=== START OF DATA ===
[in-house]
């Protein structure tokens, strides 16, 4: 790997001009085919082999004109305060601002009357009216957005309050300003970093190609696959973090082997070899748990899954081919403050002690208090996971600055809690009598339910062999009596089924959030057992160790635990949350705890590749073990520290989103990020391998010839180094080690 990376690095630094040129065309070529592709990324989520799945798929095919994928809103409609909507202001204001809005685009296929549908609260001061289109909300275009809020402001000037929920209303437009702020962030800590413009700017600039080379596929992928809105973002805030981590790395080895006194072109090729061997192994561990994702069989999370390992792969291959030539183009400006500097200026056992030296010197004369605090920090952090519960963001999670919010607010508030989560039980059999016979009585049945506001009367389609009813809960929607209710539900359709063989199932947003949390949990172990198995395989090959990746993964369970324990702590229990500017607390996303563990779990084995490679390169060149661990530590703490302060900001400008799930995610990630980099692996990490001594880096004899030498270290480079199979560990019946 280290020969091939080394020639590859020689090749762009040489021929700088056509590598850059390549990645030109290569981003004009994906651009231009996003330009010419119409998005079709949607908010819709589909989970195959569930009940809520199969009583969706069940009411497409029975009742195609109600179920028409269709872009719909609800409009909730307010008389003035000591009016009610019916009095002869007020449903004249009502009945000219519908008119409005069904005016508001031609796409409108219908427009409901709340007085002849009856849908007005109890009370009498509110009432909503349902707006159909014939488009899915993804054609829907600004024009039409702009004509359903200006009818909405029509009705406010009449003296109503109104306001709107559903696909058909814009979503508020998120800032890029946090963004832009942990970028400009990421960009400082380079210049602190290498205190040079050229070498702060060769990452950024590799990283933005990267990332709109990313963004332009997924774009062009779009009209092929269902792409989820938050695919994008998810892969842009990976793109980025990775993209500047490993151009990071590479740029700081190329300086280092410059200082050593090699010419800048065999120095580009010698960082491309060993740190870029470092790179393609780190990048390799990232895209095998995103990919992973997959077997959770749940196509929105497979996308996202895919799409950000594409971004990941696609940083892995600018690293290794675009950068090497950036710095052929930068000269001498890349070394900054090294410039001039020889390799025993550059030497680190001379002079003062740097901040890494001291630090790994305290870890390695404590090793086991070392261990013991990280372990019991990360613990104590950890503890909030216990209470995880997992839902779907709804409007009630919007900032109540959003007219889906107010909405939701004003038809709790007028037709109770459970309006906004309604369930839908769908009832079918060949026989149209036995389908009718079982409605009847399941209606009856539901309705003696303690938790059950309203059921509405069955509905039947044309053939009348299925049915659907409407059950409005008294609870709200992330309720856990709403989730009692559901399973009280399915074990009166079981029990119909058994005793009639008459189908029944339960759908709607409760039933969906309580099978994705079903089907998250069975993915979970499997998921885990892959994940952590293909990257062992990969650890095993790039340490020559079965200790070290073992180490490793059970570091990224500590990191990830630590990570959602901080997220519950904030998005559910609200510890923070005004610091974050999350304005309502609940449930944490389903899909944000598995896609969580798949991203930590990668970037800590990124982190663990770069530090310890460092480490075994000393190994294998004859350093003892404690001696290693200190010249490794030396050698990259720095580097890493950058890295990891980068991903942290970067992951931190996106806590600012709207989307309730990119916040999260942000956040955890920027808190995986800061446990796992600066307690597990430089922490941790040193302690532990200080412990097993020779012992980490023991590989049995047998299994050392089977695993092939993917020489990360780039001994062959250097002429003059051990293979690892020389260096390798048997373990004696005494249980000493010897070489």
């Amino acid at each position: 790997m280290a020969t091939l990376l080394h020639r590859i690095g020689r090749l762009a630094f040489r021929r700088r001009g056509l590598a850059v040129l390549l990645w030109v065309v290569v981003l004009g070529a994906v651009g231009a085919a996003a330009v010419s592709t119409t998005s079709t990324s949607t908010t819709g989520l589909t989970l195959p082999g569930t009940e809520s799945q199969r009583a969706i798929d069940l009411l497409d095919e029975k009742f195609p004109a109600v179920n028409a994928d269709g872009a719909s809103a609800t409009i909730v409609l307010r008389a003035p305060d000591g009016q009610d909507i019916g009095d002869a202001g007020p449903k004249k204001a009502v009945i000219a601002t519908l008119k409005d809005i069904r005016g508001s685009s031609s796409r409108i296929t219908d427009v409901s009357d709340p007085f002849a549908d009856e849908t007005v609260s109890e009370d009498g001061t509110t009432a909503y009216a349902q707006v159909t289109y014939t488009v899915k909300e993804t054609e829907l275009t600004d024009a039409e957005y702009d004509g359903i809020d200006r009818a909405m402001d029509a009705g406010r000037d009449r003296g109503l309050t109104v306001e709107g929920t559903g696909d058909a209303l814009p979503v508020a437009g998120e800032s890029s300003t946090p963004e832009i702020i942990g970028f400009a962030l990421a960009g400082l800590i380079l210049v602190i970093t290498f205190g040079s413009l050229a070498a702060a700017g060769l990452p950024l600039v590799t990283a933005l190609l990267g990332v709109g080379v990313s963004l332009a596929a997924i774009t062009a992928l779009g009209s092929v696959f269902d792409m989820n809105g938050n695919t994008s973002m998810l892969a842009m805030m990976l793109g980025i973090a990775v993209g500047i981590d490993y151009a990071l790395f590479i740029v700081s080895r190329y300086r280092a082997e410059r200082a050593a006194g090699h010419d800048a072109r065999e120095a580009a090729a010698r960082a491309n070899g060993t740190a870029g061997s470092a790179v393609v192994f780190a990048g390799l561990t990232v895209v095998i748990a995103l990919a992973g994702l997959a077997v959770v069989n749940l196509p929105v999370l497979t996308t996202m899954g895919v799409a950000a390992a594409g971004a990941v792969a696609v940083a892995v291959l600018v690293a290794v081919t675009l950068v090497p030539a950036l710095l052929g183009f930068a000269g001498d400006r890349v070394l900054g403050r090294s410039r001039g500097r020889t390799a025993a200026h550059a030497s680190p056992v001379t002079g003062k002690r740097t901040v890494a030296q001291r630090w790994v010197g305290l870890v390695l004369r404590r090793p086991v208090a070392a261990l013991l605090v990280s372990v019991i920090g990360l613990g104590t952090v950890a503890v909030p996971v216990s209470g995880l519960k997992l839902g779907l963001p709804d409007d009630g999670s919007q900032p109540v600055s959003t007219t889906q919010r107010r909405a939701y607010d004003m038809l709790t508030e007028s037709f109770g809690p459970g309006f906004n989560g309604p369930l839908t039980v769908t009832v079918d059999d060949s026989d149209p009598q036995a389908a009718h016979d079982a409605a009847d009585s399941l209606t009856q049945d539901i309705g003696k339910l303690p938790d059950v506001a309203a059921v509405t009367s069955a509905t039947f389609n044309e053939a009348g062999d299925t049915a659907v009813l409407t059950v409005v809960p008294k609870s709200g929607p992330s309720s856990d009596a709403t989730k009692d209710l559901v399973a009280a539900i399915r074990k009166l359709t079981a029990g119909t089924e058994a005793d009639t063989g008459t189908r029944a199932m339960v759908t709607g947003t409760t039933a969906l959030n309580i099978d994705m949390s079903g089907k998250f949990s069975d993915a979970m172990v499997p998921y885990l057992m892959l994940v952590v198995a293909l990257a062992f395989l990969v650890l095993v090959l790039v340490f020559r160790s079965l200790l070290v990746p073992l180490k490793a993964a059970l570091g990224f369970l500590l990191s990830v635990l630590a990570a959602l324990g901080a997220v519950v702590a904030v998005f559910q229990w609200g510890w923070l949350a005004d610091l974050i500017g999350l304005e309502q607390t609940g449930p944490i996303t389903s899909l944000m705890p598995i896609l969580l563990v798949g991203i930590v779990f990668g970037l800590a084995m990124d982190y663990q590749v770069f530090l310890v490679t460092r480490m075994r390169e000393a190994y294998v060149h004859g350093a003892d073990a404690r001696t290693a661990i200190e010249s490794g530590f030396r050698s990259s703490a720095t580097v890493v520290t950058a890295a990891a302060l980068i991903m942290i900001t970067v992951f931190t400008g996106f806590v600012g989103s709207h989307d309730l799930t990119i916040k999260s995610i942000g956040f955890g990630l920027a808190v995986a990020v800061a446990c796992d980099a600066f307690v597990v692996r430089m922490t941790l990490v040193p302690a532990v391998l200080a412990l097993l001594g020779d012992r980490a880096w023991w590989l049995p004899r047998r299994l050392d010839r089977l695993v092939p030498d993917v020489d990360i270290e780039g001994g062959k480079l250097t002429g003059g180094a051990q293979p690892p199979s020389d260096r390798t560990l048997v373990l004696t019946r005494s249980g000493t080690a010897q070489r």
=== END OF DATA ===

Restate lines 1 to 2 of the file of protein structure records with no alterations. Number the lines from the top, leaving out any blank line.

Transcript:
[in-house]
């Protein structure tokens, strides 16, 4: 790997001009085919082999004109305060601002009357009216957005309050300003970093190609696959973090082997070899748990899954081919403050002690208090996971600055809690009598339910062999009596089924959030057992160790635990949350705890590749073990520290989103990020391998010839180094080690 990376690095630094040129065309070529592709990324989520799945798929095919994928809103409609909507202001204001809005685009296929549908609260001061289109909300275009809020402001000037929920209303437009702020962030800590413009700017600039080379596929992928809105973002805030981590790395080895006194072109090729061997192994561990994702069989999370390992792969291959030539183009400006500097200026056992030296010197004369605090920090952090519960963001999670919010607010508030989560039980059999016979009585049945506001009367389609009813809960929607209710539900359709063989199932947003949390949990172990198995395989090959990746993964369970324990702590229990500017607390996303563990779990084995490679390169060149661990530590703490302060900001400008799930995610990630980099692996990490001594880096004899030498270290480079199979560990019946 280290020969091939080394020639590859020689090749762009040489021929700088056509590598850059390549990645030109290569981003004009994906651009231009996003330009010419119409998005079709949607908010819709589909989970195959569930009940809520199969009583969706069940009411497409029975009742195609109600179920028409269709872009719909609800409009909730307010008389003035000591009016009610019916009095002869007020449903004249009502009945000219519908008119409005069904005016508001031609796409409108219908427009409901709340007085002849009856849908007005109890009370009498509110009432909503349902707006159909014939488009899915993804054609829907600004024009039409702009004509359903200006009818909405029509009705406010009449003296109503109104306001709107559903696909058909814009979503508020998120800032890029946090963004832009942990970028400009990421960009400082380079210049602190290498205190040079050229070498702060060769990452950024590799990283933005990267990332709109990313963004332009997924774009062009779009009209092929269902792409989820938050695919994008998810892969842009990976793109980025990775993209500047490993151009990071590479740029700081190329300086280092410059200082050593090699010419800048065999120095580009010698960082491309060993740190870029470092790179393609780190990048390799990232895209095998995103990919992973997959077997959770749940196509929105497979996308996202895919799409950000594409971004990941696609940083892995600018690293290794675009950068090497950036710095052929930068000269001498890349070394900054090294410039001039020889390799025993550059030497680190001379002079003062740097901040890494001291630090790994305290870890390695404590090793086991070392261990013991990280372990019991990360613990104590950890503890909030216990209470995880997992839902779907709804409007009630919007900032109540959003007219889906107010909405939701004003038809709790007028037709109770459970309006906004309604369930839908769908009832079918060949026989149209036995389908009718079982409605009847399941209606009856539901309705003696303690938790059950309203059921509405069955509905039947044309053939009348299925049915659907409407059950409005008294609870709200992330309720856990709403989730009692559901399973009280399915074990009166079981029990119909058994005793009639008459189908029944339960759908709607409760039933969906309580099978994705079903089907998250069975993915979970499997998921885990892959994940952590293909990257062992990969650890095993790039340490020559079965200790070290073992180490490793059970570091990224500590990191990830630590990570959602901080997220519950904030998005559910609200510890923070005004610091974050999350304005309502609940449930944490389903899909944000598995896609969580798949991203930590990668970037800590990124982190663990770069530090310890460092480490075994000393190994294998004859350093003892404690001696290693200190010249490794030396050698990259720095580097890493950058890295990891980068991903942290970067992951931190996106806590600012709207989307309730990119916040999260942000956040955890920027808190995986800061446990796992600066307690597990430089922490941790040193302690532990200080412990097993020779012992980490023991590989049995047998299994050392089977695993092939993917020489990360780039001994062959250097002429003059051990293979690892020389260096390798048997373990004696005494249980000493010897070489």